the absence of laws which insist on the documentation of sales, prevent authorities from uncovering any dubious details.
This was emphasised in 2020, when a
report by the US Senate revealed “the art industry’s secretive nature allowed art intermediaries to purchase more than $18 million in high-value art in the United States through shell companies linked to Russian oligarchs after they were sanctioned.”
In response the EU and UK introduced new anti-money laundering regulations for the art world. But detangling the web created by legal devices such as shell companies, multi jurisdictional complex entities and tax havens is a significant challenge.
Preventing money laundering
Taking on these obstacles begins by enforcing a robust compliance process with exceptional execution. In addition to identity verification and training, a risk-based approach is your number one defence.
Deloitte provides an assessment framework which provides guidance to sellers and buyers in the art world.
When looking into art-based transactions, compliance professionals need to, first and foremost, consider the type of buyer or seller. For example, an individual collector will prompt different questions compared to an offshore trust. Additionally, attention
should be paid to both the type of artwork and how it is being transacted, whether that’s face-to-face, at an art fair or through a web platform. If information about the origin of the artwork is not well documented, there is a chance it is being used to launder
High Value Goods
In a similar vein to artwork, the luxury goods market lends itself to criminals to launder money and store their wealth. Easily transportable items, like flashy jewellery and fancy cars, can change ownership in a single transaction at huge prices. The value-ambiguous
nature of the market, which takes into account less tangible factors such as brand recognition, rarity and provenance, allows placement via inflated prices and the item itself supports easy layering.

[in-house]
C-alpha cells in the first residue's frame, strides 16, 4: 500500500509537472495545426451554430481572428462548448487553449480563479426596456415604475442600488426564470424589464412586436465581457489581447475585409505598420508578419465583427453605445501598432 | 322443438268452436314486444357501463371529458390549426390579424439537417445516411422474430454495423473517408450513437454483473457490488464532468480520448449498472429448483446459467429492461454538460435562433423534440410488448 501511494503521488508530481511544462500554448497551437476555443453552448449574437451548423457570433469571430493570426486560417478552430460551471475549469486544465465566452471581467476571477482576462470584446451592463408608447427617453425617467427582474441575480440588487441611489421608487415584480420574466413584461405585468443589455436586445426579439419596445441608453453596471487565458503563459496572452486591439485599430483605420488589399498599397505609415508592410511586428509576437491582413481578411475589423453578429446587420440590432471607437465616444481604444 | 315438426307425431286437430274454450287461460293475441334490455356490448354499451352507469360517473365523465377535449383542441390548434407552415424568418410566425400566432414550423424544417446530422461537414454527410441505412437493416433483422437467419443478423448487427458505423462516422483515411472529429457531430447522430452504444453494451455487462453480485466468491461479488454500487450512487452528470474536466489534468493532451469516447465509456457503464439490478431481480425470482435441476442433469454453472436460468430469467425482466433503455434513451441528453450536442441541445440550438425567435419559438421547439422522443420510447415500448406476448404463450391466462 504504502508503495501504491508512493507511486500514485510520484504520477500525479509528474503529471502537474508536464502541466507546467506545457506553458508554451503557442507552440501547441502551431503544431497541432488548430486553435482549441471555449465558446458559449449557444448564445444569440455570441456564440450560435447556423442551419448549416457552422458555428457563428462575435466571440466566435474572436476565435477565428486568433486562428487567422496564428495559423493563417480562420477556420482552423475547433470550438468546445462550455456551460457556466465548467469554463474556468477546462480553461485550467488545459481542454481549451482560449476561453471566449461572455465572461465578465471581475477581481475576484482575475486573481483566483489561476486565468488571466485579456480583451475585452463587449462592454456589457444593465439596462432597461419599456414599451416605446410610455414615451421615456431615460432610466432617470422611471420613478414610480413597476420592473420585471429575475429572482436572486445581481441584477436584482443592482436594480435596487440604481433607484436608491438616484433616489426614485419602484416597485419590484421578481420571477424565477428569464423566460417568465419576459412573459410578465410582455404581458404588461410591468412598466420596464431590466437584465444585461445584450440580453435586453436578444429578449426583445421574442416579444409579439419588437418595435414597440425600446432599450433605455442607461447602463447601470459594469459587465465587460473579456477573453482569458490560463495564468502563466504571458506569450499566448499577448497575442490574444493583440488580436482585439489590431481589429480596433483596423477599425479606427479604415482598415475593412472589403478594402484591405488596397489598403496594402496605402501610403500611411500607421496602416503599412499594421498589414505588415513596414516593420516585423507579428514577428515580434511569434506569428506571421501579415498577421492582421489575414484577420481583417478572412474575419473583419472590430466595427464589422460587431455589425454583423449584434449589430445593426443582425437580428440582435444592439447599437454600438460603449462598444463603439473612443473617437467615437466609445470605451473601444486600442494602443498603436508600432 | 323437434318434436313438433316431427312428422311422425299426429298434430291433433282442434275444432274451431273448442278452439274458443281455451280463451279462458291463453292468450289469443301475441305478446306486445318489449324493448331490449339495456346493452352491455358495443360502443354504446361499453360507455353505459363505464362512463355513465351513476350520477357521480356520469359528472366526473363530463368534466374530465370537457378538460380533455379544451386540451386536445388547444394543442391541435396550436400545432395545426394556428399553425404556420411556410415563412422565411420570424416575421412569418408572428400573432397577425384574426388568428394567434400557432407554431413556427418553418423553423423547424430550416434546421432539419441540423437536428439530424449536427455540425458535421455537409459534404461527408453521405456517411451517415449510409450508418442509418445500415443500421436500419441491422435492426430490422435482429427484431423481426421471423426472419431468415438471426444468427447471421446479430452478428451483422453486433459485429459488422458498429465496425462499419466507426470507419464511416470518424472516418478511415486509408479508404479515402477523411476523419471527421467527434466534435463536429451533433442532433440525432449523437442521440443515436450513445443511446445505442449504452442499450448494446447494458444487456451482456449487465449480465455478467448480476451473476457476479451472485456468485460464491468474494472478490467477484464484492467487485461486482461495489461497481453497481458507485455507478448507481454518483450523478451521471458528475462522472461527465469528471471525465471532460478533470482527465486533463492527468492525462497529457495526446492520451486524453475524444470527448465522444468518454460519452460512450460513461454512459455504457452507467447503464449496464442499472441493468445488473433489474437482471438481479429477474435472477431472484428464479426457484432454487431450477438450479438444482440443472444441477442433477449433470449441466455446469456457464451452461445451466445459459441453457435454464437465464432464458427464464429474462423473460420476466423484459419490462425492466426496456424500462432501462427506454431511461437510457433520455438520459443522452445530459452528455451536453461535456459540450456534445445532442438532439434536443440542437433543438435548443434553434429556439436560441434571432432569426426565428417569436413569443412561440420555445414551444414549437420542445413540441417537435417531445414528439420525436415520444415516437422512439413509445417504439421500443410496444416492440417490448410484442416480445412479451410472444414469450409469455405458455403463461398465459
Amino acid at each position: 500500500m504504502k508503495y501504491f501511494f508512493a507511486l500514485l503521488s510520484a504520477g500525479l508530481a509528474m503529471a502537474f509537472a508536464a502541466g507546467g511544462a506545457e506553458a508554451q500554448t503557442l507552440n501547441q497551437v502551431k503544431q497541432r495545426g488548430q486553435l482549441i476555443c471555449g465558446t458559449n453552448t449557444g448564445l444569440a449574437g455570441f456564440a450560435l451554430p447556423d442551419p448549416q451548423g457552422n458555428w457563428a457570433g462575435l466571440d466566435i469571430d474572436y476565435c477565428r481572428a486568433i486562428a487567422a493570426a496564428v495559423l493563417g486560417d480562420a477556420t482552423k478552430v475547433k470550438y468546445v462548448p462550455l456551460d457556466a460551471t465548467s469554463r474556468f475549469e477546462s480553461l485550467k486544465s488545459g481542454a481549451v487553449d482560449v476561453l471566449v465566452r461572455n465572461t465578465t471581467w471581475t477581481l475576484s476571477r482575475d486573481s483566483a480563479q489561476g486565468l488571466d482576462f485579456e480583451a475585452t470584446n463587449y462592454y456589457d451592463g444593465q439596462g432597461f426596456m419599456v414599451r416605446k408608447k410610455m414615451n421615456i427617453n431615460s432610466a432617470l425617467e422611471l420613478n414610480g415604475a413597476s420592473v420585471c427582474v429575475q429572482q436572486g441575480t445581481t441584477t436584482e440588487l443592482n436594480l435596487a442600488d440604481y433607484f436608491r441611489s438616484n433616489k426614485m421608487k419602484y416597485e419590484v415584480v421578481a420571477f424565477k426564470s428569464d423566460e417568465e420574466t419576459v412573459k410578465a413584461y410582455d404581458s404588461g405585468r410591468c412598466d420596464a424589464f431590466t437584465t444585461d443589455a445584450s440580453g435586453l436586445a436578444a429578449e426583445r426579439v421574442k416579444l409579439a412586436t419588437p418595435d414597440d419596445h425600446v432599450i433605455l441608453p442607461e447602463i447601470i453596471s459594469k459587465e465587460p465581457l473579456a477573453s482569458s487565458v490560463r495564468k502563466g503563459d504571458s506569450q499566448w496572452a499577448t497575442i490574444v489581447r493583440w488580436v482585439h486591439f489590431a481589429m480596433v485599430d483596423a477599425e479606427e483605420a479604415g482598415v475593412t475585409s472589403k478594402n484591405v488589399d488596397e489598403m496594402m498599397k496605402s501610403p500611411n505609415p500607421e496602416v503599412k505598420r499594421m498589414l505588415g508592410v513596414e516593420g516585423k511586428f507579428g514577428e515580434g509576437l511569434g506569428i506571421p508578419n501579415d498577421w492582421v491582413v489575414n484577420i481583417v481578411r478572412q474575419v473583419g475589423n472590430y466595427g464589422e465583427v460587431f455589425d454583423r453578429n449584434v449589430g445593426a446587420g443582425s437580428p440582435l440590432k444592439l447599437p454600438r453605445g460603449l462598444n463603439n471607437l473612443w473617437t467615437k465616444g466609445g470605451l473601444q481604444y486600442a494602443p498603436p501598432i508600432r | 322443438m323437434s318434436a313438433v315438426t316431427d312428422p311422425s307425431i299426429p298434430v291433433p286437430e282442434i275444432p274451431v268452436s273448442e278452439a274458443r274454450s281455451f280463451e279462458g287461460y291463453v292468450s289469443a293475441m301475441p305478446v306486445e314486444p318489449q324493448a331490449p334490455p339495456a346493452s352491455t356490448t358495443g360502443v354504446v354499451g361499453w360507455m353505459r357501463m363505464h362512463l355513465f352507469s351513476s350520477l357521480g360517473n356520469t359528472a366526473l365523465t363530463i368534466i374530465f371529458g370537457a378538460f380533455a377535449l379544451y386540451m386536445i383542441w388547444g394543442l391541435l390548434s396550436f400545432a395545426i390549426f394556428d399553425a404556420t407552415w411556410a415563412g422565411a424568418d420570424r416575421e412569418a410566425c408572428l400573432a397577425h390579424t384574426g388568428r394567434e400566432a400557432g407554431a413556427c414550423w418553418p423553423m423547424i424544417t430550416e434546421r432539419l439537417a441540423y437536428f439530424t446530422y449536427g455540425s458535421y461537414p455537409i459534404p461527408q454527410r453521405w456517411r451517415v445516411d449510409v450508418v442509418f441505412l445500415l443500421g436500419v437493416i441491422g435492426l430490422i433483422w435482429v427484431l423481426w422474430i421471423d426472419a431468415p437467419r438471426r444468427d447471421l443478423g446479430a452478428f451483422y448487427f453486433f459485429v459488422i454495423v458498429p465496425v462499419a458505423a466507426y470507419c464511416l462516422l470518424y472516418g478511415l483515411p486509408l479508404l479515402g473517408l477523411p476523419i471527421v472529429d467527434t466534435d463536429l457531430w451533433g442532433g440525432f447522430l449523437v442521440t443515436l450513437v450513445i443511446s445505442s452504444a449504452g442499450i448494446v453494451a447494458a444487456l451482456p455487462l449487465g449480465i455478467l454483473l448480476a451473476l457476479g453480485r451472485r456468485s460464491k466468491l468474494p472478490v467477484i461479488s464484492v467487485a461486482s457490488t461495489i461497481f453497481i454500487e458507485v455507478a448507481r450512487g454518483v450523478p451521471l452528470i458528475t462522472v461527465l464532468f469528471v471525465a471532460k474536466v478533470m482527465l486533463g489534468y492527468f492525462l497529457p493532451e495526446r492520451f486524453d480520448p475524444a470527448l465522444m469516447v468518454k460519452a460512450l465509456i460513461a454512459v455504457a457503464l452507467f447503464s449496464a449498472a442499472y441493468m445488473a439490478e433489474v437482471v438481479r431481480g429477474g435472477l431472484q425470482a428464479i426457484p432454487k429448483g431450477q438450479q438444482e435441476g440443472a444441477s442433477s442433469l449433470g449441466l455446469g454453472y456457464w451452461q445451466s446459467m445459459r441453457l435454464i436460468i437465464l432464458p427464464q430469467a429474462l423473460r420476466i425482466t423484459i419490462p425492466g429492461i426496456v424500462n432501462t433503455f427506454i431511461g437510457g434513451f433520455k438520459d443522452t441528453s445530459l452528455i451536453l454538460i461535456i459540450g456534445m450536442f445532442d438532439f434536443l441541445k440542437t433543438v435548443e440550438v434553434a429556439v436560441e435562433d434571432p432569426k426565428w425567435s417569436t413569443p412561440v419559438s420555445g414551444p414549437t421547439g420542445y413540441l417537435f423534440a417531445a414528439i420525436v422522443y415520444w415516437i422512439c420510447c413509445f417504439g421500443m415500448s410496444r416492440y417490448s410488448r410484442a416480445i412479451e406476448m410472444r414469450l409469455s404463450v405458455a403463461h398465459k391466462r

High Value Costs
To mitigate the chance that compliance professionals are fooled by fraudulent activity, they should remain wary of atypical behaviour and look out for common money laundering signs. Firstly, they should be hyper-vigilant when dealing with shell companies
and other complex ownership structures.
Secondly, they should watch out for bad actors who hide their identities by deploying third parties to purchase on their behalf. Furthermore, unusual purchase patterns and the insistence of using cash or wire as payment method should raise suspicions. Finally,
inconsistencies behind a client’s stated occupation or income and their purchasing behaviour can also indicate money laundering.
Finding the light
Uncovering the dark underbelly of unusual wealth types is challenging. This is due to their unique properties. Their complexity, opacity and susceptibility to fluctuations in value means ascertaining beneficial ownership is often harder to come by.
By gaining a deep understanding of the types of threats that exist in their ecosystem and maintaining vigilance towards any abnormal activity, compliance professionals can enhance their ability to effectively combat money laundering. Ultimately, the nature
of money laundering dictates that professionals won’t be able to catch everything. But with the right processes in place, compliance professionals can ensure those with malicious intentions do not succeed.